JACKSON WAS lonely, a part of the wolf pack and yet separated from it. His differences from them ran skin deep, and then far, far down to his very cell structure; differences he’d been born into the world with—a freak of nature, as it were. As to the loneliness, he’d been accepted by the pack, fine—after all, he was strong and smart—but that was the extent of it. Most times he kept to the periphery, protecting and protected.
The latter was what had brought him to them at a young age. He’d needed a family, a way to survive, his own family having deserted him once they discovered his secret. The pack provided what had been lost to him, making him feel safe, part of a whole. All wolves, even Jackson, needed to feel these things—wolves being many things, but solitary not among them.
And so he slept among them—among them, not with them—and fought alongside them, hunted with them. Still, the hunt was as far as he went. Eating with them was another matter entirely.
“Blech,” Jackson coughed out, standing over the kill if only to keep up the wolfish pretense. The others, meanwhile, took their turns at it, reddened teeth tearing into ripped flesh.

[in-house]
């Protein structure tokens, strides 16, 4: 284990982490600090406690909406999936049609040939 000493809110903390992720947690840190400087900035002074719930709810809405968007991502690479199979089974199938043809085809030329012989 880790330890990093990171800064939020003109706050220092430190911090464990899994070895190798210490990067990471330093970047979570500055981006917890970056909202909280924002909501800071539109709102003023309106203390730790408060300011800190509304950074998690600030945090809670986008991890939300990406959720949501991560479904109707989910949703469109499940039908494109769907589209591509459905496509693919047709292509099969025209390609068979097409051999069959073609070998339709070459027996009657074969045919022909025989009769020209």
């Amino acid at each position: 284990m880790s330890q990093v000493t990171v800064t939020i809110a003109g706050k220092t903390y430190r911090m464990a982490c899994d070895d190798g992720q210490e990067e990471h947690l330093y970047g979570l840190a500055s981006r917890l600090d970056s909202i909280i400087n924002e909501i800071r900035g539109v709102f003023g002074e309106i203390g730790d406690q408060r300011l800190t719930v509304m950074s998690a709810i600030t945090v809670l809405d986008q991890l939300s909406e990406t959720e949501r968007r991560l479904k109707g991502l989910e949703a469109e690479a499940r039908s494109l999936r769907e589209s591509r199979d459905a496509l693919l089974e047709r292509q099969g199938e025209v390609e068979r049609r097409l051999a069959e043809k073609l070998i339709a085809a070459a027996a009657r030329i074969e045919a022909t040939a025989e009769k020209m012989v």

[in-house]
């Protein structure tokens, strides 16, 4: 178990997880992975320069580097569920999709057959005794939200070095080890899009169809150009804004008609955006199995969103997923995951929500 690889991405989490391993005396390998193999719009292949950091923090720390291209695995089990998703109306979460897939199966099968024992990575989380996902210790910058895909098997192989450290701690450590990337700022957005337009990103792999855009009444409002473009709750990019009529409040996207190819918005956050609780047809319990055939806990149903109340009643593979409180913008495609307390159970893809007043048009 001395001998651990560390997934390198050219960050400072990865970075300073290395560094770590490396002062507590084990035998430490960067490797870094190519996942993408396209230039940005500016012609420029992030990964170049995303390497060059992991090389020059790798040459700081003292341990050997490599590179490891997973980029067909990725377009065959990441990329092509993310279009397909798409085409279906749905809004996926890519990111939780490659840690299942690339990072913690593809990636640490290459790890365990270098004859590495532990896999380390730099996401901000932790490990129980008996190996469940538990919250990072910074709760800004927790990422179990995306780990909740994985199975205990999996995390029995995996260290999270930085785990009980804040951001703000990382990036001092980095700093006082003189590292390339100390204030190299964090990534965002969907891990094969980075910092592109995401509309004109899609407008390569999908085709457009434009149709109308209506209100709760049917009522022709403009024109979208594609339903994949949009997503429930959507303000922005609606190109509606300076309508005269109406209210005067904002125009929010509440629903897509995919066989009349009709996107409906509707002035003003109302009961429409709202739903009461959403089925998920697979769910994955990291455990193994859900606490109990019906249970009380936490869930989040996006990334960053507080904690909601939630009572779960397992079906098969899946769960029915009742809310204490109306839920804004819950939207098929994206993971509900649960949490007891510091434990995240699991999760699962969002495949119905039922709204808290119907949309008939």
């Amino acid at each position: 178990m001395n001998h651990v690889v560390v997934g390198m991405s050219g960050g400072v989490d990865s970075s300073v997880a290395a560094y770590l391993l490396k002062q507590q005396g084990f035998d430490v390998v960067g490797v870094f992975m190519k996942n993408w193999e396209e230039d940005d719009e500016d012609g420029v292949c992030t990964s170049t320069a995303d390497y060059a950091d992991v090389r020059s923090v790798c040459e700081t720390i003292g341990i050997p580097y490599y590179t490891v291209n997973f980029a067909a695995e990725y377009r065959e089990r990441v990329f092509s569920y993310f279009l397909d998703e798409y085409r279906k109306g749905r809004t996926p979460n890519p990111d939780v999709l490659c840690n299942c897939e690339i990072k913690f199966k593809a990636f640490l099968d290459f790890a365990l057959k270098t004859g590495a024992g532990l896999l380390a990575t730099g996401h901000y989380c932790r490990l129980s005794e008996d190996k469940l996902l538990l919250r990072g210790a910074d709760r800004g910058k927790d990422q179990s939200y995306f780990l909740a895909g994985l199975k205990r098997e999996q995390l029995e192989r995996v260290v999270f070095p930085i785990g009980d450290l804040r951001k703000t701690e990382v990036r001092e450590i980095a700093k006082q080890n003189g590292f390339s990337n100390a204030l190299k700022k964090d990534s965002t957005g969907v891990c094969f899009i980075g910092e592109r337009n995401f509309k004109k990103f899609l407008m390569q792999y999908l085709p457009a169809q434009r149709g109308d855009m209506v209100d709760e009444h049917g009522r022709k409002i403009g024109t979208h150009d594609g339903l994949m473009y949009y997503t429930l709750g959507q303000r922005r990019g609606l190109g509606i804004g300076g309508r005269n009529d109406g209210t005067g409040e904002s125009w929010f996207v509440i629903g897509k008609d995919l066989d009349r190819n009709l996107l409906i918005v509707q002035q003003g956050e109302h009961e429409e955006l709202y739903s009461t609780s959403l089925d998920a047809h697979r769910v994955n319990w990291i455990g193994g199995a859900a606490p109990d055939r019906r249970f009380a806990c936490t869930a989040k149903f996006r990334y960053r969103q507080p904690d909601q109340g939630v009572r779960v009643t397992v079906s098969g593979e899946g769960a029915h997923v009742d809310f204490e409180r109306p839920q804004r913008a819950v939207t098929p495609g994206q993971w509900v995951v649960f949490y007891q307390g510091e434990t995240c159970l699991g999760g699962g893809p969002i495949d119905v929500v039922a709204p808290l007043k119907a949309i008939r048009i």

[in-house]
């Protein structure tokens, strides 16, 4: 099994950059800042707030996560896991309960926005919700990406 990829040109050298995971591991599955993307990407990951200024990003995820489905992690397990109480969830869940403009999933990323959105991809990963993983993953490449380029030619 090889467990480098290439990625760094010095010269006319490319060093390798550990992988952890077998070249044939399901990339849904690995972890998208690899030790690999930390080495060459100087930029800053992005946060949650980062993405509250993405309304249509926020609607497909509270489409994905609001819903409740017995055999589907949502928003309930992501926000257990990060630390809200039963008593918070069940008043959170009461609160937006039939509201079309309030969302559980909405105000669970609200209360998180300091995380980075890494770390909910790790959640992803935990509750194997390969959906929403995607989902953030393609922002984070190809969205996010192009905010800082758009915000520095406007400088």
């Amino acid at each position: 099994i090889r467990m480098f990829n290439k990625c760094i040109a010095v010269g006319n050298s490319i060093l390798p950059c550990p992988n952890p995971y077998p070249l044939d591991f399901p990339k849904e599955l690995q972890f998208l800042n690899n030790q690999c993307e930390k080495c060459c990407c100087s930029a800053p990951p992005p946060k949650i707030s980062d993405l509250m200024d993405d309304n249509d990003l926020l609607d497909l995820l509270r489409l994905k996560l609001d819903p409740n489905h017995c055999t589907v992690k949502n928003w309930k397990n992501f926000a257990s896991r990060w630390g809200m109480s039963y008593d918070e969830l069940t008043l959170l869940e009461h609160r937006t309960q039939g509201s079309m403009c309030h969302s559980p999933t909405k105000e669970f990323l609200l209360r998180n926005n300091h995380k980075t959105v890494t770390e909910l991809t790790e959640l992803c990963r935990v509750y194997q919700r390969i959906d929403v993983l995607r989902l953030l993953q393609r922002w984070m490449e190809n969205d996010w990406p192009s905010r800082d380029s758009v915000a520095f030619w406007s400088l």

“Dinner,” growled Charles, the leader of the pack. “Yum, not blech.”
Jackson shook his head and backed away. “Beauty, dear Charles, is in the eye of the beholder. And this—” He pointed at the blood-drenched carcass and cringed. “This is not something I care to look at, let alone eat.”
“Suit yourself,” Charles said, humming as he sank his razor-sharp canines into what had once been a deer that had found itself in the wrong place at the wrong time.
Jackson hunched his shoulders and trotted off, the stench of death now thankfully downwind of him. Hungry despite what he’d just witnessed, he sniffed around until he unearthed a bunch of perfect orange carrots.
“Mmm,” he purred, crunching contentedly away. “Now this is more like it.”